Which MCAT Prep Materials Are Best for Me?

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Which MCAT Prep Materials Are Best for Me?

Session 11

Today on the OldPreMeds Podcast, we discuss the best resources for studying for the MCAT, what you need to do, and some things you need to consider to find the best MCAT prep materials for you.

Listen to this podcast episode with the player above, or keep reading for the highlights and takeaway points.

OldPreMeds Question of the Week

As usual on the OldPreMeds Podcast, our question is taken from the Nontrad Premed Forum. Our poster is looking at retaking the MCAT. They scored a 19 on the old version of the MCAT, and they’re trying to avoid going to the Caribbean. What are the most useful resources for studying for the MCAT?

Changes Made to the MCAT in 2015

The MCAT used to be a 3-part exam:

  • Biological sciences
  • Physical sciences
  • Verbal Reasoning

Ever since 2015, the MCAT now covers 4 sections:

  • Chemical and physical foundations for systems
  • Critical analysis and reasoning
  • Biological and biochemical foundations
  • Psychosocial and biologic foundations of behavior

What You Need to Do for Your MCAT Prep

  1. Have a plan.
    • The courses you take as an undergrad are not enough preparation.
  2. Understand how the exam works.
    • Understand the strategies for reading and answering questions.
    • Practice, practice, practice.
    • Don’t take the exam until you’re ready to do so.
    • Get started with the AAMC practice tests (the closest thing as the real exam as possible).
    • Get another set of exams with one of the providers.

How Many MCAT Practice Tests Should I Take?

A rule of thumb is to do 4-6 practice exams under realistic conditions where you’re getting scores you’re comfortable with before you take the actual exam.

Here is a full episode of the The MCAT Podcast where we discuss this question at more length.

Which MCAT Prep Company Should I Use?

If you’re looking for an MCAT prep course, check out my video review of Blueprint MCAT (formerly Next Step Test Prep)’s MCAT course, as I think it’s the best available.

That said, you don’t necessarily need an MCAT course. You can self-study (if you have good habits and can be disciplined) and just buy retail books provided by an MCAT prep company such as Next Step, Kaplan, Examkrackers, or Princeton Review. This would cut down your costs considerably.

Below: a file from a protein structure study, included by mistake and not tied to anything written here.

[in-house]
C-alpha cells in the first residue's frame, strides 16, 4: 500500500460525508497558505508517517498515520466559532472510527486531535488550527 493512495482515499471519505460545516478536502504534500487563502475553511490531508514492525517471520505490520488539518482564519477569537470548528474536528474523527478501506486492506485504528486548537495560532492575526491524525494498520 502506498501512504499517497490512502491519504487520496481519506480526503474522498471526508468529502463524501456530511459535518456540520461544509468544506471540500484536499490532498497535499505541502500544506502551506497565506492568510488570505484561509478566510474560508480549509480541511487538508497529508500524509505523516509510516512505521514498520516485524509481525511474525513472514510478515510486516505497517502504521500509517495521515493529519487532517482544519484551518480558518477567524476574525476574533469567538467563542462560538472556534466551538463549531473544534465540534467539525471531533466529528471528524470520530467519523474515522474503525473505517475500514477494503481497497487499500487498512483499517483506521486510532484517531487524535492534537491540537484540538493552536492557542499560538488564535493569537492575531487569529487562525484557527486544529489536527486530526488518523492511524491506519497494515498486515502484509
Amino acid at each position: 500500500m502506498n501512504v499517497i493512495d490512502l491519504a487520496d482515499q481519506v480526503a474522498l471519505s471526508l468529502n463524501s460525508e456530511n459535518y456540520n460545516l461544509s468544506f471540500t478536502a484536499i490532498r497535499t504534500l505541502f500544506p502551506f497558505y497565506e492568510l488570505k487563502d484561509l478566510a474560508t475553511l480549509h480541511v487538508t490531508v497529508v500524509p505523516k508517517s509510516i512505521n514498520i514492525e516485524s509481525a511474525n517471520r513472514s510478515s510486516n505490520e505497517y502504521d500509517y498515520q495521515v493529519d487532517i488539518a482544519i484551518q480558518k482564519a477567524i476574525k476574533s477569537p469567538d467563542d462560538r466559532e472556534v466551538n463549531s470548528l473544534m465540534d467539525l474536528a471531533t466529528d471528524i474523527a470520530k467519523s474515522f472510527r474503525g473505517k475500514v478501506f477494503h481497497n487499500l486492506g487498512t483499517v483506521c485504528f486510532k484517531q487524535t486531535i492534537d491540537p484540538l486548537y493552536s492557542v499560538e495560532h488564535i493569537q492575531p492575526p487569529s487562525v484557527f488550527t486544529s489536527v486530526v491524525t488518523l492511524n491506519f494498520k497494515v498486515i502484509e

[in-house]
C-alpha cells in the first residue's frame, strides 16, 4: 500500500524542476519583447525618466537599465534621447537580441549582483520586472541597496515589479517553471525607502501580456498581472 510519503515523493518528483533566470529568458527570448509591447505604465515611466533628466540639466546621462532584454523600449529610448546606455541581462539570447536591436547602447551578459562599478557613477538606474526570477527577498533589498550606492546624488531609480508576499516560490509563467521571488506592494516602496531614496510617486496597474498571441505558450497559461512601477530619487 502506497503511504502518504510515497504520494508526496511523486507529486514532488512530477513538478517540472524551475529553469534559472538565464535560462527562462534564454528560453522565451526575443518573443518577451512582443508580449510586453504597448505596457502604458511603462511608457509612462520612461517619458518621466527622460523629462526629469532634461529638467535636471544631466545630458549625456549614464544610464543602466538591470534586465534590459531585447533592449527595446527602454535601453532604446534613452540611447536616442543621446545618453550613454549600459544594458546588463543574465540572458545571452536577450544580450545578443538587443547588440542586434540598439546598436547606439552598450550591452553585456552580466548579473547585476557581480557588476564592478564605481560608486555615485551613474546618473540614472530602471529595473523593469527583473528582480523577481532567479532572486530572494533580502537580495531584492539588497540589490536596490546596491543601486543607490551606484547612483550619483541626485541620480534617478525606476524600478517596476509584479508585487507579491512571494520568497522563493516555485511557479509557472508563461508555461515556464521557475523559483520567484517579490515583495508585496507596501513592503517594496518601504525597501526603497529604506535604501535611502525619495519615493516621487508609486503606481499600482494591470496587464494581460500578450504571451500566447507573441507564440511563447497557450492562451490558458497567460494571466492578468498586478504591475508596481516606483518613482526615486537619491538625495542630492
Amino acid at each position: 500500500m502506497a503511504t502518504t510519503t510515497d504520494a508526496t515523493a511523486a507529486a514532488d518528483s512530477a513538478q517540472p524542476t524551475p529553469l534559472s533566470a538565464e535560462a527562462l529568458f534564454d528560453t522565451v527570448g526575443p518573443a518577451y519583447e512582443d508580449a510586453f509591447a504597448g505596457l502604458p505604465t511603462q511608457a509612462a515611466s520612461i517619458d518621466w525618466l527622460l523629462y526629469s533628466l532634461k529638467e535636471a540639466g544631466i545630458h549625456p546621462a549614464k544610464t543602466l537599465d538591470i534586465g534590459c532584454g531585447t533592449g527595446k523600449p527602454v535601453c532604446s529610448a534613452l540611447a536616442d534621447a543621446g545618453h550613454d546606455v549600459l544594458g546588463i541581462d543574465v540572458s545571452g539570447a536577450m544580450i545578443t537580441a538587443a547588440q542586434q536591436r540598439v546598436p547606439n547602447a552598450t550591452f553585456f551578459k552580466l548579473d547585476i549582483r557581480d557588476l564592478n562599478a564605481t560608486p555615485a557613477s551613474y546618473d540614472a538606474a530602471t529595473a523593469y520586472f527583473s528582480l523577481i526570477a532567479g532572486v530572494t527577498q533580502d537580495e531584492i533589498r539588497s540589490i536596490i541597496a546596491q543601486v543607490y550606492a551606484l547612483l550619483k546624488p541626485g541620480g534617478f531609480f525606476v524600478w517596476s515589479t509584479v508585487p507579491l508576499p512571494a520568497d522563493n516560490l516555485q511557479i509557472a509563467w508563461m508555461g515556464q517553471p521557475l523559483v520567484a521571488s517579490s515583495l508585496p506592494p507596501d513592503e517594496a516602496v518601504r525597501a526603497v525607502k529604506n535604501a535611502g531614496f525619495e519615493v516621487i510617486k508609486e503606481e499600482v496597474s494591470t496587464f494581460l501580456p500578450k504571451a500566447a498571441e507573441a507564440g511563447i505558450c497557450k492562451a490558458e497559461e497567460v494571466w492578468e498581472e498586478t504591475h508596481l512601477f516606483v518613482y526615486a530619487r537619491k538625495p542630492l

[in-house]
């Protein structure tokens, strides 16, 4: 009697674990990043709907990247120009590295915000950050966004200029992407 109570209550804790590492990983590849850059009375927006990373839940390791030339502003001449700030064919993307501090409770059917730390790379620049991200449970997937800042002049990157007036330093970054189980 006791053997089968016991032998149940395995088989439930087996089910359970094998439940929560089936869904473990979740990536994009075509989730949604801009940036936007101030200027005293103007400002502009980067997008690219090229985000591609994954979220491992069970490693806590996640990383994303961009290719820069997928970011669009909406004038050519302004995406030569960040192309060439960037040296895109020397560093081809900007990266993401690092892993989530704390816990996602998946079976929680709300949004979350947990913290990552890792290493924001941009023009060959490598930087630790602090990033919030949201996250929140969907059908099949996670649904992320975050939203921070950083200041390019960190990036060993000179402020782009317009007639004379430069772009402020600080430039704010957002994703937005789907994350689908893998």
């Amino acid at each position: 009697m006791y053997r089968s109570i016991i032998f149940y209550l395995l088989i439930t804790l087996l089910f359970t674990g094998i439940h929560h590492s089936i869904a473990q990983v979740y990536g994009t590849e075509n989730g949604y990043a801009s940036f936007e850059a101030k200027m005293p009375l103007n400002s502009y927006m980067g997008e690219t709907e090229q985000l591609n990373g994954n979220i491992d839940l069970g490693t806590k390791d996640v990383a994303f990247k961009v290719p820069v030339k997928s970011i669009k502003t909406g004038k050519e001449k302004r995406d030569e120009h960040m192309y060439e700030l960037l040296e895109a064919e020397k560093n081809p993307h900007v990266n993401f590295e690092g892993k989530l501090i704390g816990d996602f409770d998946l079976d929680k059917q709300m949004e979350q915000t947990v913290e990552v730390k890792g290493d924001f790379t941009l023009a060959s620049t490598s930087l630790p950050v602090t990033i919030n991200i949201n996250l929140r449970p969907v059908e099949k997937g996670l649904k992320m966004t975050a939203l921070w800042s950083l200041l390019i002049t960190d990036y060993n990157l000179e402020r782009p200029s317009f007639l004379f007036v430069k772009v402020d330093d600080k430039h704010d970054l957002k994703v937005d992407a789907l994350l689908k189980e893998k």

Listen to “MCAT Prep on Any Budget” for more discussion of the different price points of the options.

Is It Better to Take an Online MCAT Course or In-Person?

Whether to take an MCAT prep course online or in person is your personal preference.

Which of the courses of these companies are going to work for you?

The test prep companies all have access to the same information, so it

  • Kaplan stresses exam-taking strategy a bit more than some of the others.
  • Princeton Review is a content-heavy course.
  • Examkrackers offers online and in-classroom classes, but there are mixed reviews about their classrooms.

You should also check out free online resources like Khan Academy.

Things to Consider When Choosing MCAT Prep Resources:

When choosing the best MCAT prep for your individual circumstances, you should consider your:

  • Learning style
  • Discipline about studying
  • Financial considerations

Understand where you are in your MCAT prep process and how you’re going to fit the course into your prep schedule.

Do You Need an MCAT Prep Course?

Rich personally believes that everyone should be in some sort of formal course (online or classroom). If you’re thinking about investing a couple hundred thousand dollars for med school, then $2,500 to pay for a prep class is not that expensive.

For more discussion of whether you need an MCAT prep course or not, check out Session 10 of The MCAT Podcast or Session 106 of OldPreMeds Podcast.

If you're thinking about investing a couple hundred thousand dollars for med school, then $2,500 for a prep class is not that expensive.Click To Tweet

Links and Other Resources